New state webpage highlights unsolved murders, including 25-year-old Jones County case
The state has created a new webpage aimed at aiding cold case murder investigations across Texas – and ultimately helping solve these cases.
According to a Texas Department of Public Safety news release, the webpage is targeted at renewing public interest in old unsolved cases, including featuring the Texas Rangers’ Top 12 cold case probes.
Among the Top 12 is the case of Cortney Clayton, a 7-year-old student at Oliver Elementary School in Stamford (Jones County) whose murder has been unsolved since 1988.
Police have said the youngster was riding her bicycle to a convenience store – one block from her Stamford residence – during the evening hours of Friday, Sept. 2, 1988. On Sunday, March 26, 1989, her remains were discovered in a field about 50 miles from Stamford.
She was survived by her parents and two brothers.
To view the information on the Unsolved Homicides site, visit:
To specifically view the Texas Rangers Top 12 Cold Case Investigations visit:
Below is the Texas DPS release in its entirety:
New DPS Webpage Highlights Unsolved Murders
AUSTIN – The Texas Department of Public Safety (DPS) today unveiled a new section of its website dedicated to solving cold case murder investigations across the state of Texas. The Texas Rangers’ Unsolved Homicides webpage is aimed at renewing the public’s interest in these cases, including the Rangers Top 12 Unsolved Cold Case Investigations, which features two cases from each of the state’s six DPS regions. The cases that are featured in the Top 12 will be changed periodically.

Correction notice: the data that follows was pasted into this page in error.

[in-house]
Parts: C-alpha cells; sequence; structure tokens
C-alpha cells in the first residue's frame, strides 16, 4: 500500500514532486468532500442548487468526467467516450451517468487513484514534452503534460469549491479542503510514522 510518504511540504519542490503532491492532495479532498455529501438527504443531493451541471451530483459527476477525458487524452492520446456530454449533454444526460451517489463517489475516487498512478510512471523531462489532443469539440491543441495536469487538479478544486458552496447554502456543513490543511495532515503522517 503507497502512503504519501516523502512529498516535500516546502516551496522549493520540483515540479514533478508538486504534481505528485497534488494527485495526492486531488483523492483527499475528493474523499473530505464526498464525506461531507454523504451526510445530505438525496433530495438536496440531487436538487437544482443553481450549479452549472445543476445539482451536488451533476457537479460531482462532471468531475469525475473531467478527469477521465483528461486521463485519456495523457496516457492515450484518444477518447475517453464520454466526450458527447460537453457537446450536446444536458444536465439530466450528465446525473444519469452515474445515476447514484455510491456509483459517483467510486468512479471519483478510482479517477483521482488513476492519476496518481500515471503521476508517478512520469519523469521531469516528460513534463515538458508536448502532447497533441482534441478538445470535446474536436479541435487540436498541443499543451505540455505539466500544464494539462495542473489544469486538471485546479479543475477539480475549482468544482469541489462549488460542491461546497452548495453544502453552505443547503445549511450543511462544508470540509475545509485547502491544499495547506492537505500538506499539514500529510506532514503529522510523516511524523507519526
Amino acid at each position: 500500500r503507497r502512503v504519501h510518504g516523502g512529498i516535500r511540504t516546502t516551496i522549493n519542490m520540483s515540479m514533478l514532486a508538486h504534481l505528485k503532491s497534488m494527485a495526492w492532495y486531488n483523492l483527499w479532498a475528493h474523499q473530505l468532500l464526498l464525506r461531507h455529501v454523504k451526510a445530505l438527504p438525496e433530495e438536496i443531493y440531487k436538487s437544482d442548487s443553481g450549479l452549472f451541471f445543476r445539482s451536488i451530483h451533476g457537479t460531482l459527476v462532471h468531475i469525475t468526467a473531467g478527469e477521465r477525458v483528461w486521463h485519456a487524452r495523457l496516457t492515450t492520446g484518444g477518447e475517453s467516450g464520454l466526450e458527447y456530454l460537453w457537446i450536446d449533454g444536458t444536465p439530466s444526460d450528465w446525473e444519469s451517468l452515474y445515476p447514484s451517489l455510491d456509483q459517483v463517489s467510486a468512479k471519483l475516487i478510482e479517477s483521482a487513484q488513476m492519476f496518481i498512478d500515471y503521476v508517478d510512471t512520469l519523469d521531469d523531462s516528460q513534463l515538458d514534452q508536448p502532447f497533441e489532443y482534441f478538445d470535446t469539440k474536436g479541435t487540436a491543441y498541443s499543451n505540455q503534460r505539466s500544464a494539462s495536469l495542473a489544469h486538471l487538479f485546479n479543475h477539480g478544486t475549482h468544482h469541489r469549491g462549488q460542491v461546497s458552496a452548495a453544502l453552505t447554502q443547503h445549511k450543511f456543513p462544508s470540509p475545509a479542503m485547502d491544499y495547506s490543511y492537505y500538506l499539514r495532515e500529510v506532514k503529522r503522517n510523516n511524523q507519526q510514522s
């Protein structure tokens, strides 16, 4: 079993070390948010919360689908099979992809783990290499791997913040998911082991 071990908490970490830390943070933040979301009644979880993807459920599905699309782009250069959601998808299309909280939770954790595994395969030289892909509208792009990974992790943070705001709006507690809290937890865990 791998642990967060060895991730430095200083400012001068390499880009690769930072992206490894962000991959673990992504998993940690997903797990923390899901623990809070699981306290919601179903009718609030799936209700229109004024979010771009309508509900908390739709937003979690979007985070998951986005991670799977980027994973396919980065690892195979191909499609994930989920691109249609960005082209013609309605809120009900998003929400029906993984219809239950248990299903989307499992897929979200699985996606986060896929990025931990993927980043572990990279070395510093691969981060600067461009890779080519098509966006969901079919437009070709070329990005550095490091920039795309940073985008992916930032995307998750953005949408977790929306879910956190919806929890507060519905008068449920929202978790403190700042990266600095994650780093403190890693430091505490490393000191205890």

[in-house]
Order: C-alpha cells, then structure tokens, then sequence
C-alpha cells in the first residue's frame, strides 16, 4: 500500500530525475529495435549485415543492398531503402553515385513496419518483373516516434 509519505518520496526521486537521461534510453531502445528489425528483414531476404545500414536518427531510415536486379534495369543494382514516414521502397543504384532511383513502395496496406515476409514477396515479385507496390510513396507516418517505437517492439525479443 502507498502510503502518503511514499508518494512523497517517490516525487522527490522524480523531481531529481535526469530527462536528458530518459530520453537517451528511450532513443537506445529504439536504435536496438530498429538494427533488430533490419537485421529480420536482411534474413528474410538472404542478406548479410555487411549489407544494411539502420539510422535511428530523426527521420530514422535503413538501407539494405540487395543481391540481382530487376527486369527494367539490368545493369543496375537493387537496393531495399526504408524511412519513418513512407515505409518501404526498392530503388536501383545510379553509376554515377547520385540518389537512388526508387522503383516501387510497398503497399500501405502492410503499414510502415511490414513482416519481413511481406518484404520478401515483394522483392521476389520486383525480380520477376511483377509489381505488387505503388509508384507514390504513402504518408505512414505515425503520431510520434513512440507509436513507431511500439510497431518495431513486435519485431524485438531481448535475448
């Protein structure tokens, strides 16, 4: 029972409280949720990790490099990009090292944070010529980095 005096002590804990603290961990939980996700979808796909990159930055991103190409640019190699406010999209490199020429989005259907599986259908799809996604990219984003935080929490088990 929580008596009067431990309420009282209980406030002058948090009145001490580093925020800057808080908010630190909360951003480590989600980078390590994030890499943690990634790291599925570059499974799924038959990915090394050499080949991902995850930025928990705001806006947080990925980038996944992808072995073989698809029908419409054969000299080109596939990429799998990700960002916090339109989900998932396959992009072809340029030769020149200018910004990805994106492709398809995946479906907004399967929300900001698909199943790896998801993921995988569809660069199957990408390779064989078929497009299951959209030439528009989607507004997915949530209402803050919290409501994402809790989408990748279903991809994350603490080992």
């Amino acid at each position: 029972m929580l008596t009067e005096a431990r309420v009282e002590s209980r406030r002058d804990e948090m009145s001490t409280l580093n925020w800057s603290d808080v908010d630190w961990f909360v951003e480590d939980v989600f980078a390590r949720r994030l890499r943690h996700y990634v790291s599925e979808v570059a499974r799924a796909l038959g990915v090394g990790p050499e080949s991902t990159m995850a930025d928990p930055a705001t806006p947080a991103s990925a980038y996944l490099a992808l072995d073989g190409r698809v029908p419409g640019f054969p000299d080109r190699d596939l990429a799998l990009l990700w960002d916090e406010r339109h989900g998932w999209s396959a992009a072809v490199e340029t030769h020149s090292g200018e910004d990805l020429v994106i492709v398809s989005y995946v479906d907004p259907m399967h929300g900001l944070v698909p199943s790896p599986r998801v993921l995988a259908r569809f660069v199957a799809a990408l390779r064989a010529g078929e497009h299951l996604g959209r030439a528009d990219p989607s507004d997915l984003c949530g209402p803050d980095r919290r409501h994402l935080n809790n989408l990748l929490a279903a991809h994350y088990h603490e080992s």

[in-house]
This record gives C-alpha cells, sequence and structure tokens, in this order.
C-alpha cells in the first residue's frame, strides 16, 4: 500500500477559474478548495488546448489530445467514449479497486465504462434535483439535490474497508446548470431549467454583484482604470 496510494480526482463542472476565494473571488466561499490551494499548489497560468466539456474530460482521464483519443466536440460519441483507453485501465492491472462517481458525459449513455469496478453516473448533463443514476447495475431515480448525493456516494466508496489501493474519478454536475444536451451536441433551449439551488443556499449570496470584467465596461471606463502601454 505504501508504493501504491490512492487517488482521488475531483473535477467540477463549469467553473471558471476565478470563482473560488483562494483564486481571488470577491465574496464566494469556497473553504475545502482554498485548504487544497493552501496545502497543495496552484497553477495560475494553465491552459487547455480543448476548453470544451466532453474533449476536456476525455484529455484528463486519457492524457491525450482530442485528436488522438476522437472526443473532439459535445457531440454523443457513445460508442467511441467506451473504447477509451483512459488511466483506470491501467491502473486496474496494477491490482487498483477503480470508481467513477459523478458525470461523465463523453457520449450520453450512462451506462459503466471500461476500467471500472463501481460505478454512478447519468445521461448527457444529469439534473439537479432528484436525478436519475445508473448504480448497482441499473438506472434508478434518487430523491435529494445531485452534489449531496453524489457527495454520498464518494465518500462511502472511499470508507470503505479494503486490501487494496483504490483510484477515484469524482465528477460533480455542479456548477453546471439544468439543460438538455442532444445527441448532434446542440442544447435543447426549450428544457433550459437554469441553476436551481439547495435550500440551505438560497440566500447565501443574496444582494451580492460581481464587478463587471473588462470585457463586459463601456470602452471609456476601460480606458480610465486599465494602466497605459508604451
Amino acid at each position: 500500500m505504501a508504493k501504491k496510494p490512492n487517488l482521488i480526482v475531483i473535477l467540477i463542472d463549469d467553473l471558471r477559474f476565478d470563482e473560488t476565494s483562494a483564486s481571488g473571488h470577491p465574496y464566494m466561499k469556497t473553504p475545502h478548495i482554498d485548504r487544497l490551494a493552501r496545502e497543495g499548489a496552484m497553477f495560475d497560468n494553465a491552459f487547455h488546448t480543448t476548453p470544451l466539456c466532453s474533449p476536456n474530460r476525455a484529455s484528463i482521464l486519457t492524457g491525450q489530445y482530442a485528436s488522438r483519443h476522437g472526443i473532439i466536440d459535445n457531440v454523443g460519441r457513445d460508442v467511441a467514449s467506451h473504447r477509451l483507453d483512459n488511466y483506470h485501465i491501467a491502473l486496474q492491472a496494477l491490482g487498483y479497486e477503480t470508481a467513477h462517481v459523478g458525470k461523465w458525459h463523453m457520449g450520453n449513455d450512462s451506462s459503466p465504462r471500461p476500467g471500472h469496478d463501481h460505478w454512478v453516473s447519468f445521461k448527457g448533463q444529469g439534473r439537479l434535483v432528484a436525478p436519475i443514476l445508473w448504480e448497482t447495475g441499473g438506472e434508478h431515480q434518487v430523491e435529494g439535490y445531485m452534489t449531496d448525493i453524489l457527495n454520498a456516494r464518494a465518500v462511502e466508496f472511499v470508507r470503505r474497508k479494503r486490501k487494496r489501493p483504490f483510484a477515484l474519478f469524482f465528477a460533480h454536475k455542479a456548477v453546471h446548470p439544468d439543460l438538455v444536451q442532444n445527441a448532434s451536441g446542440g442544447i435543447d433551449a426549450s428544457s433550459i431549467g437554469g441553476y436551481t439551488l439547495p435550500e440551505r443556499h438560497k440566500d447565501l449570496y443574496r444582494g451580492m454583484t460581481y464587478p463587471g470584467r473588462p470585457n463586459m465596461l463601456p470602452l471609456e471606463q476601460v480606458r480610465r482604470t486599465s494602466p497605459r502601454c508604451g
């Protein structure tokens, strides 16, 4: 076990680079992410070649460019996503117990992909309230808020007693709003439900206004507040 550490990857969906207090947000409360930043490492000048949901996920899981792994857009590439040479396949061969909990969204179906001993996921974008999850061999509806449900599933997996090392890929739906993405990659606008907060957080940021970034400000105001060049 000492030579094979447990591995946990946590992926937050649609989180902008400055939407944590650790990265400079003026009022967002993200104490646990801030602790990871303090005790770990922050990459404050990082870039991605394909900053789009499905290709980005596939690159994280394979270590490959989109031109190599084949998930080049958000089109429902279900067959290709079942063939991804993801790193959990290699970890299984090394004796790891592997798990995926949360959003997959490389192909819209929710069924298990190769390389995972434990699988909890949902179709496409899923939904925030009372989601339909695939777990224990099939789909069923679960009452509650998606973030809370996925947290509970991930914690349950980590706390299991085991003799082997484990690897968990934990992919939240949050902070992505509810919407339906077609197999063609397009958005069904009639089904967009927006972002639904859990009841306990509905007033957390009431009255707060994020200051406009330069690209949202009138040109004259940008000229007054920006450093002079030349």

“Cold cases are typically challenging to solve for a variety of reasons, but we want to send a clear message that we are not giving up on these murder victims,” said DPS Director Steven McCraw. “Our goal for this webpage – and the investigative efforts supporting it – is to shine a new light on these crimes, so they are not forgotten. We are committed to bringing these ruthless criminals to justice and to bringing some amount of closure to the families involved.”
Texas Rangers, along with local police agencies, will reassess – and in some case reanalyze – evidence, and take another look at persons of interest or attempt to develop new persons of interest. Many of these cases involve smaller or rural police agencies, which the Texas Rangers routinely assist in working murder investigations. Currently, the website features a total of 68 cases dating back to 1978.
By putting the cases back in the public eye, it increases the possibility that people will come forward with new information or leads that can be investigated. The public will have the opportunity to submit information online through the new webpage or by calling a toll free number, 1-800-346-3243. Callers may remain anonymous. (Some of the cases have rewards associated with them, which are noted on the website.)
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